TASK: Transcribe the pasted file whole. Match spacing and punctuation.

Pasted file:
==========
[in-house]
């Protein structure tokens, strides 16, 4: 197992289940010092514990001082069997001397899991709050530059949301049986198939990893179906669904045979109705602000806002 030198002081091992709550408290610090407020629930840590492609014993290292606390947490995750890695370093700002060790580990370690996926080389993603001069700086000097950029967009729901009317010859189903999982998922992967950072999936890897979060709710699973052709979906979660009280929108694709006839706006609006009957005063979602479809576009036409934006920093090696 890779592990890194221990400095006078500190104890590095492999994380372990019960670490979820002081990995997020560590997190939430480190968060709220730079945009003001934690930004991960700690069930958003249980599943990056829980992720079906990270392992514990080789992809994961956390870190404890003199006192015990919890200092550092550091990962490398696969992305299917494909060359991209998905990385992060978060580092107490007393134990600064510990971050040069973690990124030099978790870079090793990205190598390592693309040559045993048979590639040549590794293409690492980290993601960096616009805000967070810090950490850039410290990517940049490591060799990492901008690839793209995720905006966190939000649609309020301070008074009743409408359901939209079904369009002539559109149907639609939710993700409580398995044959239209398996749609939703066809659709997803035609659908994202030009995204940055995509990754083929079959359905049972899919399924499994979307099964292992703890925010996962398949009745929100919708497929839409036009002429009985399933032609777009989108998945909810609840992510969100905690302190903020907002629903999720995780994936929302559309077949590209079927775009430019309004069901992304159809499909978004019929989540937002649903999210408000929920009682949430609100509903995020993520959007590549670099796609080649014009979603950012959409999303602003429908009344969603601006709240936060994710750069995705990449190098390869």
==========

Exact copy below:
[in-house]
């Protein structure tokens, strides 16, 4: 197992289940010092514990001082069997001397899991709050530059949301049986198939990893179906669904045979109705602000806002 030198002081091992709550408290610090407020629930840590492609014993290292606390947490995750890695370093700002060790580990370690996926080389993603001069700086000097950029967009729901009317010859189903999982998922992967950072999936890897979060709710699973052709979906979660009280929108694709006839706006609006009957005063979602479809576009036409934006920093090696 890779592990890194221990400095006078500190104890590095492999994380372990019960670490979820002081990995997020560590997190939430480190968060709220730079945009003001934690930004991960700690069930958003249980599943990056829980992720079906990270392992514990080789992809994961956390870190404890003199006192015990919890200092550092550091990962490398696969992305299917494909060359991209998905990385992060978060580092107490007393134990600064510990971050040069973690990124030099978790870079090793990205190598390592693309040559045993048979590639040549590794293409690492980290993601960096616009805000967070810090950490850039410290990517940049490591060799990492901008690839793209995720905006966190939000649609309020301070008074009743409408359901939209079904369009002539559109149907639609939710993700409580398995044959239209398996749609939703066809659709997803035609659908994202030009995204940055995509990754083929079959359905049972899919399924499994979307099964292992703890925010996962398949009745929100919708497929839409036009002429009985399933032609777009989108998945909810609840992510969100905690302190903020907002629903999720995780994936929302559309077949590209079927775009430019309004069901992304159809499909978004019929989540937002649903999210408000929920009682949430609100509903995020993520959007590549670099796609080649014009979603950012959409999303602003429908009344969603601006709240936060994710750069995705990449190098390869």